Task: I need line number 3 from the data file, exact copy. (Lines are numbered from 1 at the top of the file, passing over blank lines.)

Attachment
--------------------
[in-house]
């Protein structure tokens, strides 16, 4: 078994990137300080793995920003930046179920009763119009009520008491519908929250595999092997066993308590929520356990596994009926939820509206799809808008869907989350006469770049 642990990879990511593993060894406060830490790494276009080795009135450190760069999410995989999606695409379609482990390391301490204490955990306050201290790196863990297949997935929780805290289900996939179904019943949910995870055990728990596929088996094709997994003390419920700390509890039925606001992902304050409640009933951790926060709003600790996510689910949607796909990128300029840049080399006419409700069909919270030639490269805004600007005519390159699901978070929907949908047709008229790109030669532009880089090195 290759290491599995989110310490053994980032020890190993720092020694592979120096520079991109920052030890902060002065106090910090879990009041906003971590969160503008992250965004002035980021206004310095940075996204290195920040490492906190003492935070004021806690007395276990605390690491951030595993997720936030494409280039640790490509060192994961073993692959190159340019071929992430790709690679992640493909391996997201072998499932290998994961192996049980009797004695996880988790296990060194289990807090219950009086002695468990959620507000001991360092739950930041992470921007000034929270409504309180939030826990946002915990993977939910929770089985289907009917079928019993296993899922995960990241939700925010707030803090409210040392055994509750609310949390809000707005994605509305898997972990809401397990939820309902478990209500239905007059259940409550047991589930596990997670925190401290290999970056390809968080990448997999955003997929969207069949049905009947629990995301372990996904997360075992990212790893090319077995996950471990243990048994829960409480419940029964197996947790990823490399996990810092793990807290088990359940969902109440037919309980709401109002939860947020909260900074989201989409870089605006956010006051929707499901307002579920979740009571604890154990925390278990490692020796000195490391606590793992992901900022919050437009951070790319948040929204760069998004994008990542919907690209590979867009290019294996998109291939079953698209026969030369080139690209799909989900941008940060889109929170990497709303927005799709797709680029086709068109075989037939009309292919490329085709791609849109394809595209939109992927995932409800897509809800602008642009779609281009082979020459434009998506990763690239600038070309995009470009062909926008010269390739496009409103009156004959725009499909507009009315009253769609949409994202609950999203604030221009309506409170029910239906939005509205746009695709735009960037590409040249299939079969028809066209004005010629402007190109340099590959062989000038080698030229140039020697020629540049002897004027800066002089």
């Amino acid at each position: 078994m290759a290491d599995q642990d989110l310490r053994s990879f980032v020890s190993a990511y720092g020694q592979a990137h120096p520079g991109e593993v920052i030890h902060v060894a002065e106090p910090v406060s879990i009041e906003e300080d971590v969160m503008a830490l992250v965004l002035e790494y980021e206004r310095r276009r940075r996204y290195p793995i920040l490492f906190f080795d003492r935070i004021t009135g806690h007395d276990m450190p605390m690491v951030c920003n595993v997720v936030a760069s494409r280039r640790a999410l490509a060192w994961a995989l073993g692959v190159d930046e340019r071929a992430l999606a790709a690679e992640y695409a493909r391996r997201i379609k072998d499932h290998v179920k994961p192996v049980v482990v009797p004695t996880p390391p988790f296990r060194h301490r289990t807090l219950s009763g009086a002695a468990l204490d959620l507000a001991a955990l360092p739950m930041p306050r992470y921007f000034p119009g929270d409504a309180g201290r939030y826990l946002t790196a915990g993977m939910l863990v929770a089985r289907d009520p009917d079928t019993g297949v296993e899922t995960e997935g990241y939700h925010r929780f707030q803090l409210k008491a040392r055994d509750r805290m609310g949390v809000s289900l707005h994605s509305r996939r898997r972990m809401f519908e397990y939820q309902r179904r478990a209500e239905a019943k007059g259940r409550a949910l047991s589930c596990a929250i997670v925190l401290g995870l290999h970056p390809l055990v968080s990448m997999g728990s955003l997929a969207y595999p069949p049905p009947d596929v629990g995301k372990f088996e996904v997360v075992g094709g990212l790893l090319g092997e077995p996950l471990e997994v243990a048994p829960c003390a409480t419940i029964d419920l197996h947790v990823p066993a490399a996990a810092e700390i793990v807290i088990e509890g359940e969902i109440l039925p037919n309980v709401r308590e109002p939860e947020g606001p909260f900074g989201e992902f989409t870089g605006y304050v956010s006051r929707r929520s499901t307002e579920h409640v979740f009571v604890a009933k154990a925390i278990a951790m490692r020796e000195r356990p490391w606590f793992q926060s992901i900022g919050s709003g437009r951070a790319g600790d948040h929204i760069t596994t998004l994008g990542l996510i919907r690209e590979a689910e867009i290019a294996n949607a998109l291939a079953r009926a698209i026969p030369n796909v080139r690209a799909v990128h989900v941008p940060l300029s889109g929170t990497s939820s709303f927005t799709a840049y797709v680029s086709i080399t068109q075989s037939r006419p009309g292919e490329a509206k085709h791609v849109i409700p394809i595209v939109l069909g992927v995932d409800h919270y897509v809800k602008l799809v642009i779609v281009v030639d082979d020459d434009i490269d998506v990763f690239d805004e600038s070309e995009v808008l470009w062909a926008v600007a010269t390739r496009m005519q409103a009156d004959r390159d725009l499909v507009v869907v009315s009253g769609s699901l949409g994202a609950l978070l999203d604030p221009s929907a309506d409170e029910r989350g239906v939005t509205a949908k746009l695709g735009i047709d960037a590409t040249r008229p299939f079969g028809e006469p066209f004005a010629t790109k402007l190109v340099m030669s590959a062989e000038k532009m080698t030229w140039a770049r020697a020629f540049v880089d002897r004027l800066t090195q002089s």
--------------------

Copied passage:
């Amino acid at each position: 078994m290759a290491d599995q642990d989110l310490r053994s990879f980032v020890s190993a990511y720092g020694q592979a990137h120096p520079g991109e593993v920052i030890h902060v060894a002065e106090p910090v406060s879990i009041e906003e300080d971590v969160m503008a830490l992250v965004l002035e790494y980021e206004r310095r276009r940075r996204y290195p793995i920040l490492f906190f080795d003492r935070i004021t009135g806690h007395d276990m450190p605390m690491v951030c920003n595993v997720v936030a760069s494409r280039r640790a999410l490509a060192w994961a995989l073993g692959v190159d930046e340019r071929a992430l999606a790709a690679e992640y695409a493909r391996r997201i379609k072998d499932h290998v179920k994961p192996v049980v482990v009797p004695t996880p390391p988790f296990r060194h301490r289990t807090l219950s009763g009086a002695a468990l204490d959620l507000a001991a955990l360092p739950m930041p306050r992470y921007f000034p119009g929270d409504a309180g201290r939030y826990l946002t790196a915990g993977m939910l863990v929770a089985r289907d009520p009917d079928t019993g297949v296993e899922t995960e997935g990241y939700h925010r929780f707030q803090l409210k008491a040392r055994d509750r805290m609310g949390v809000s289900l707005h994605s509305r996939r898997r972990m809401f519908e397990y939820q309902r179904r478990a209500e239905a019943k007059g259940r409550a949910l047991s589930c596990a929250i997670v925190l401290g995870l290999h970056p390809l055990v968080s990448m997999g728990s955003l997929a969207y595999p069949p049905p009947d596929v629990g995301k372990f088996e996904v997360v075992g094709g990212l790893l090319g092997e077995p996950l471990e997994v243990a048994p829960c003390a409480t419940i029964d419920l197996h947790v990823p066993a490399a996990a810092e700390i793990v807290i088990e509890g359940e969902i109440l039925p037919n309980v709401r308590e109002p939860e947020g606001p909260f900074g989201e992902f989409t870089g605006y304050v956010s006051r929707r929520s499901t307002e579920h409640v979740f009571v604890a009933k154990a925390i278990a951790m490692r020796e000195r356990p490391w606590f793992q926060s992901i900022g919050s709003g437009r951070a790319g600790d948040h929204i760069t596994t998004l994008g990542l996510i919907r690209e590979a689910e867009i290019a294996n949607a998109l291939a079953r009926a698209i026969p030369n796909v080139r690209a799909v990128h989900v941008p940060l300029s889109g929170t990497s939820s709303f927005t799709a840049y797709v680029s086709i080399t068109q075989s037939r006419p009309g292919e490329a509206k085709h791609v849109i409700p394809i595209v939109l069909g992927v995932d409800h919270y897509v809800k602008l799809v642009i779609v281009v030639d082979d020459d434009i490269d998506v990763f690239d805004e600038s070309e995009v808008l470009w062909a926008v600007a010269t390739r496009m005519q409103a009156d004959r390159d725009l499909v507009v869907v009315s009253g769609s699901l949409g994202a609950l978070l999203d604030p221009s929907a309506d409170e029910r989350g239906v939005t509205a949908k746009l695709g735009i047709d960037a590409t040249r008229p299939f079969g028809e006469p066209f004005a010629t790109k402007l190109v340099m030669s590959a062989e000038k532009m080698t030229w140039a770049r020697a020629f540049v880089d002897r004027l800066t090195q002089s």